substantial privacy and security issues raised by the
urged DHS to cease retaining personal information on US citizens in its
database. EPIC observed that exempting the
ATS from the Privacy Act's
protections only served to "increase the secrecy of the database,"
allowing the DHS to "circumvent the
intent of the Privacy Act"
through a lack of accountability.
Federal Register: Final Rule on FBI Data Warehouse (Oct. 9, 2012)
Federal Register: Notice of FBI Proposed Rulemaking (Jul. 10, 2012)
EPIC: The Privacy Act of 1974
EPIC: Comments to DHS on Automated Targeting System (Jun. 21, 2012)
EPIC: Domestic Surveillance
EPIC: FBI Watchlist
EPIC: Automated Targeting System
 EPIC FOIA Uncovers Google's Privacy Assessment
EPIC has obtained Google's privacy audit from the Federal Trade
Commission through a Freedom of Information Act (FOIA) request. Google
is required to undertake such periodic reports under a 2011 FTC consent
order. The privacy assessment, conducted
covers Google's implementation of privacy controls; whether those
controls are appropriate given Google's
size and the volume of data it
acquires; and whether the privacy controls satisfy the protections
mandated by the FTC consent order.
The FTC, however, redacted large portions of the privacy report prior
to disclosure, particularly in the area of "assessor qualifications."
Similarly, the agency did not release information about the audit
process, privacy control assessment procedures, techniques to
privacy risks, and the types of personal information Google collects.
EPIC intends to challenge the Commission's withholdings.
EPIC filed a complaint with the FTC in 2010 over Google's social media
platform, Google Buzz. Buzz transformed Gmail into a social
service without first obtaining user consent, creating large-scale user
privacy invasions in the process. The FTC's 2011
Google declared that Google had used "unfair and deceptive" trade
practices and violated privacy promises to
Google Buzz users. The FTC's
consent order mandates that Google refrain from future privacy
misrepresentations, implement a comprehensive
privacy plan, and conduct
regular, independent privacy audits for the next 20 years. The recent
audit is Google's first under the
EPIC continues to pressure the FTC to closely monitor Google privacy's
practices. In February 2012, EPIC brought a lawsuit
against the FTC
seeking to compel the Commission to exercise more stringent oversight
over Google's compliance with the consent
order. While EPIC's lawsuit
was unsuccessful, the judge in the case acknowledged that "serious
concerns" about Google's practices.
In August 2012, the FTC fined
Google $22.5 million for violating the consent order by
surreptitiously tracking Safari users' web
EPIC: Docs re: Google's Initial Privacy Assessment (Sept. 26, 2012)
EPIC: FOIA Request for Google Privacy Assessment Docs (Apr. 18, 2012)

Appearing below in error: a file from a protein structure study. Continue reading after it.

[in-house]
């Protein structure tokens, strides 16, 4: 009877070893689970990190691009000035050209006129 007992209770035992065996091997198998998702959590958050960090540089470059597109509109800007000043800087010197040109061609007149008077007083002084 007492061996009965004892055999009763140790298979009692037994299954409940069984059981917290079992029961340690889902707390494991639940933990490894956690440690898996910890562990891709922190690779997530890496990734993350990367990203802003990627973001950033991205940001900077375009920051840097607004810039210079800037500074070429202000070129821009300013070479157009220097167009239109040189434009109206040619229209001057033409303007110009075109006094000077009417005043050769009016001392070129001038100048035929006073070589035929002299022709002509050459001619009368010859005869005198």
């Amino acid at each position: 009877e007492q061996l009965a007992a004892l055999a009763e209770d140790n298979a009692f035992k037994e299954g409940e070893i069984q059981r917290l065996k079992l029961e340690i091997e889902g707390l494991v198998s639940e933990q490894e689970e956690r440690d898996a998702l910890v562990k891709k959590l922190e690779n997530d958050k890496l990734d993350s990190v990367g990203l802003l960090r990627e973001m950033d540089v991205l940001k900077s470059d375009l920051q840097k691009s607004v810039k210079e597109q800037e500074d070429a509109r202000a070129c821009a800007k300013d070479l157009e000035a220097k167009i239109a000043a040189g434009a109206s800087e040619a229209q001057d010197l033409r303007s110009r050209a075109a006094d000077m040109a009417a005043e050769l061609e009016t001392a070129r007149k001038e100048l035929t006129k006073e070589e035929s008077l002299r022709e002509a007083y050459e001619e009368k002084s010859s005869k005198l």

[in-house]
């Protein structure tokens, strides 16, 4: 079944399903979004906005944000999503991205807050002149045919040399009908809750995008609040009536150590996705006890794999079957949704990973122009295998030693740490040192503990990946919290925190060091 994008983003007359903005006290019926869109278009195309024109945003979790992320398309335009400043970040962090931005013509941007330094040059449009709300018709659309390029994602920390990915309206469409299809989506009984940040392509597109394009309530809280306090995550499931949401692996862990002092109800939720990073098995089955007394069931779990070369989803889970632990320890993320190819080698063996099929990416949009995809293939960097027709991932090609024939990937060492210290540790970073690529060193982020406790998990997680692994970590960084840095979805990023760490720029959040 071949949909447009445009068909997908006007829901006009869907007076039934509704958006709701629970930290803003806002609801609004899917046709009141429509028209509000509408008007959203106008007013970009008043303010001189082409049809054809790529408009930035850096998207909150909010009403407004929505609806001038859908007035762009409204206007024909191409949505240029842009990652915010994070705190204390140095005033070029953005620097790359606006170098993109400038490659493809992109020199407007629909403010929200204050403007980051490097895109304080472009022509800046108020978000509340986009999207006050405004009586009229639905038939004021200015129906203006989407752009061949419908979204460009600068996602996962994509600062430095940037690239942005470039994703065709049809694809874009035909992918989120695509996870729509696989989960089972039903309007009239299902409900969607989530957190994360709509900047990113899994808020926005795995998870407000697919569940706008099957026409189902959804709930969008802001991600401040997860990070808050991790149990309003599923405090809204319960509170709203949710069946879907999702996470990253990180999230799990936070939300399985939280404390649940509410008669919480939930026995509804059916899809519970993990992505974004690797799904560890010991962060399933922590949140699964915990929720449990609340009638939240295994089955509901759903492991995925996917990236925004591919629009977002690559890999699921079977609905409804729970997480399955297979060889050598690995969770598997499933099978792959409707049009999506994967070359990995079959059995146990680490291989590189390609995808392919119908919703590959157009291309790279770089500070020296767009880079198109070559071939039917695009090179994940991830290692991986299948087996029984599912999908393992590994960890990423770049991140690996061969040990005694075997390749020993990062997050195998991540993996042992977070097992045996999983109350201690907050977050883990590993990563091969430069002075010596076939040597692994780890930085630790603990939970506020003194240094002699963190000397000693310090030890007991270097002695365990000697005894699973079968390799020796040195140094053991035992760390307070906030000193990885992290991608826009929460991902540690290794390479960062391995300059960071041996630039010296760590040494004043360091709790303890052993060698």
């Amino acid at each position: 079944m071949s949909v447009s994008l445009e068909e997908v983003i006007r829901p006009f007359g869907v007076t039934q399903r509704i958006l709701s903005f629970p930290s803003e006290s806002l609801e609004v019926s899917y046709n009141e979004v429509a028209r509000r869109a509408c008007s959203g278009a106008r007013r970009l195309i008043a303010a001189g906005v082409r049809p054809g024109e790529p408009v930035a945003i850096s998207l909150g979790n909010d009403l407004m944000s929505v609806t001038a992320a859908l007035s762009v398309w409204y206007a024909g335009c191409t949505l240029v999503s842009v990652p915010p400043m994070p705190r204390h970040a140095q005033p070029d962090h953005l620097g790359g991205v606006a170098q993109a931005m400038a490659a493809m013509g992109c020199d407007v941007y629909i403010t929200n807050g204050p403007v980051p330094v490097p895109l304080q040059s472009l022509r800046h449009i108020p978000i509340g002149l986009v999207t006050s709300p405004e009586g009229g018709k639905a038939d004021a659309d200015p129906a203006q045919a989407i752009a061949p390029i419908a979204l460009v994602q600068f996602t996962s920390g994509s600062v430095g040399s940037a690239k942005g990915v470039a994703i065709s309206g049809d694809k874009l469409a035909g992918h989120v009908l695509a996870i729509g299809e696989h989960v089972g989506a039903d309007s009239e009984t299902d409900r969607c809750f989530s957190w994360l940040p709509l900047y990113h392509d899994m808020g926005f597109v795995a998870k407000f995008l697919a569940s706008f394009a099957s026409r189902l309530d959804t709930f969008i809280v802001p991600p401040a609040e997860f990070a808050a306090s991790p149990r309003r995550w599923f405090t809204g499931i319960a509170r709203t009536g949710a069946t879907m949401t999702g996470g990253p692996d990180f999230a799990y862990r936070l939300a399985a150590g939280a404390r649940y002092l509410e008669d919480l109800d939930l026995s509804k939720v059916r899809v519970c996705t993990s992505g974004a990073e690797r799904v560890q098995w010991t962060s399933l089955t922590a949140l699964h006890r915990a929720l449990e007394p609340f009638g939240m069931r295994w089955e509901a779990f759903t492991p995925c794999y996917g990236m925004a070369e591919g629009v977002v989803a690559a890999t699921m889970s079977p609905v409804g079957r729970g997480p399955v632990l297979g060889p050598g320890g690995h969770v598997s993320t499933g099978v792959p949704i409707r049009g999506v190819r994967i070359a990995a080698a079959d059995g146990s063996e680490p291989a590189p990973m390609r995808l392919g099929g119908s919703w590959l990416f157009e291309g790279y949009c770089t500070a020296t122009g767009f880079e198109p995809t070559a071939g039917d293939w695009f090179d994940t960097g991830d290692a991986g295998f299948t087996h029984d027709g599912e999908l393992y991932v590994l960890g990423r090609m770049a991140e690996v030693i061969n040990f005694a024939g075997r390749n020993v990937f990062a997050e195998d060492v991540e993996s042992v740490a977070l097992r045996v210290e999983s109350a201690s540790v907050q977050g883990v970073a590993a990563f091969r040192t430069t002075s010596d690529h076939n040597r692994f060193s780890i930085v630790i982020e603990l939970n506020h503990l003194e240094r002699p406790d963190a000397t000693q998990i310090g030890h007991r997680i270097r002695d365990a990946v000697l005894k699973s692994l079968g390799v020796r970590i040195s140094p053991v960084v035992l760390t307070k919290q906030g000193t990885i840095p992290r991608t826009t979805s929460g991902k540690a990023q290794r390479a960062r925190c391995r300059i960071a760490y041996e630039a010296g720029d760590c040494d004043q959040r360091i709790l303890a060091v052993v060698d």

FTC: Decision in Google Buzz (Oct. 24, 2011)
EPIC: Google Buzz
EPIC: Initial Complaint to FTC re: Google Buzz (2010)
EPIC: Federal Trade Commission
EPIC: FOIA and Open Government Project
 News in Brief
Supreme Court to Hear Challenge to Restrictive State FOI Law
The US Supreme Court has agreed to hear a case, McBurney v. Young,
challenging a Virginia state open-government law that restricts Freedom
of Information Act access to residents and media organizations
operating within Virginia. The petitioners in the case are out-of-state
requests for state documents under the Virginia Freedom
of Information Act were denied. McBurney v. Young presents the issue of
whether states can discriminate against non-residents by denying them
to state records. EPIC, in conjunction with several open
government organizations, filed a "friend of the court" brief urging
Court to hear this case.
US Supreme Court: Decision to Hear McBurney v. Young (Oct. 5, 2012)
US 4th Circuit Court: Decision in McBurney v. Young (Feb. 1, 2012)
EPIC: FOIA and Open Government
International Consumer Group Selects EPIC's Coney to Co-Chair Committee
The Trans-Atlantic Consumer Dialogue, a coalition of more
consumer organizations in Europe and North America, has selected EPIC
Associate Director Lillie Coney as an officer for
2012. Coney will join
Thomas Nortvedt of the Norwegian Consumer Council as co-chair of the
Information Society Policy Committee.
The TACD, founded in 1998,
presents joint consumer policy recommendations to the US government and
the European Union to promote
the consumer interest in EU and US
Trans-Atlantic Consumer Dialogue
EPIC: Lillie Coney
EPIC: EU Data Protection Directive
 EPIC in the News
"Internet privacy group takes on former delegate's case." Richmond
Times-Dispatch, Oct. 8, 2012.
"Google Privacy Audit Leaves Lingering Questions." InformationWeek,
Oct. 8, 2012.
"Speedy Airport Security: Should You Apply?" The New York Times, Oct.
"Justice Dept. to defend warrantless cell phone tracking." CNet, Oct.
"Some parents decry new Carroll schools' palm scanner." The Baltimore
Sun, Oct. 2, 2012.
"Facebook's digital advertising potential touted on Madison Avenue."
Los Angeles Times, Oct. 2, 2012.
"Facebook Sells More Access to Members." The Wall Street Journal, Oct.
"Facebook's New Pitch to Brand Advertisers: Forget About Clicks." The
New York Times, Oct. 1, 2012.
For More EPIC in the News:
 Book Review: 'This Machine Keeps Secrets'
"This Machine Kills Secrets: How WikiLeakers, Cypherpunks, and
Hacktivists Aim to Free the World's Information," Andy Greenberg
Journalist Andy Greenberg masterfully weaves together the histories of
data-leakers, cypherpunks, and hacktivists to reveal the
the technology that led to WikiLeaks - the biggest government secret-
killer to date.
Two quintessential leakers of
the past 50 years - Daniel Ellsberg and
Bradley Manning - provide the guideposts for the ever-improving
technology to slay the
secrets of governments and corporations
worldwide. Greenberg's use of an alternating narrative in each chapter
adds to the book's
depth and pacing, and keeps readers engaged as he
builds an ever-larger picture of the connections between the history
and leaking, and the technologies they develop and use to
disrupt the status quo of power and secrecy. This alternating style
quickly between various times in history and the present, which
can make for a little confusion about the order of events if the